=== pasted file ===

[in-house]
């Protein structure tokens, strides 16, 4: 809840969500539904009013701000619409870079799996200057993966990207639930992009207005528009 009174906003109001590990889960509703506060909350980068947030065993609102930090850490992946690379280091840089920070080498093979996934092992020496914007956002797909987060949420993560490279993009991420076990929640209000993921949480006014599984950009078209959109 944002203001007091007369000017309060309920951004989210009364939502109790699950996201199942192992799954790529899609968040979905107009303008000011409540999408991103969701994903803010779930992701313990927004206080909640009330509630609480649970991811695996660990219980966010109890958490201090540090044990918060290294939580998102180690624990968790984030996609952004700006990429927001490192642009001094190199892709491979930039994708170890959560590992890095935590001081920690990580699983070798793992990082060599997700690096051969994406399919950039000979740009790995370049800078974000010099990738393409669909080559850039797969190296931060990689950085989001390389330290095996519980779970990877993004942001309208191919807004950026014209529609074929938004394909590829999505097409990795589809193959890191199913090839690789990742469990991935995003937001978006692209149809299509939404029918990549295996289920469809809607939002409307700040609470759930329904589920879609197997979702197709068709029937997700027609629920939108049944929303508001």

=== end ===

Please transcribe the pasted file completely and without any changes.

[in-house]
């Protein structure tokens, strides 16, 4: 809840969500539904009013701000619409870079799996200057993966990207639930992009207005528009 009174906003109001590990889960509703506060909350980068947030065993609102930090850490992946690379280091840089920070080498093979996934092992020496914007956002797909987060949420993560490279993009991420076990929640209000993921949480006014599984950009078209959109 944002203001007091007369000017309060309920951004989210009364939502109790699950996201199942192992799954790529899609968040979905107009303008000011409540999408991103969701994903803010779930992701313990927004206080909640009330509630609480649970991811695996660990219980966010109890958490201090540090044990918060290294939580998102180690624990968790984030996609952004700006990429927001490192642009001094190199892709491979930039994708170890959560590992890095935590001081920690990580699983070798793992990082060599997700690096051969994406399919950039000979740009790995370049800078974000010099990738393409669909080559850039797969190296931060990689950085989001390389330290095996519980779970990877993004942001309208191919807004950026014209529609074929938004394909590829999505097409990795589809193959890191199913090839690789990742469990991935995003937001978006692209149809299509939404029918990549295996289920469809809607939002409307700040609470759930329904589920879609197997979702197709068709029937997700027609629920939108049944929303508001």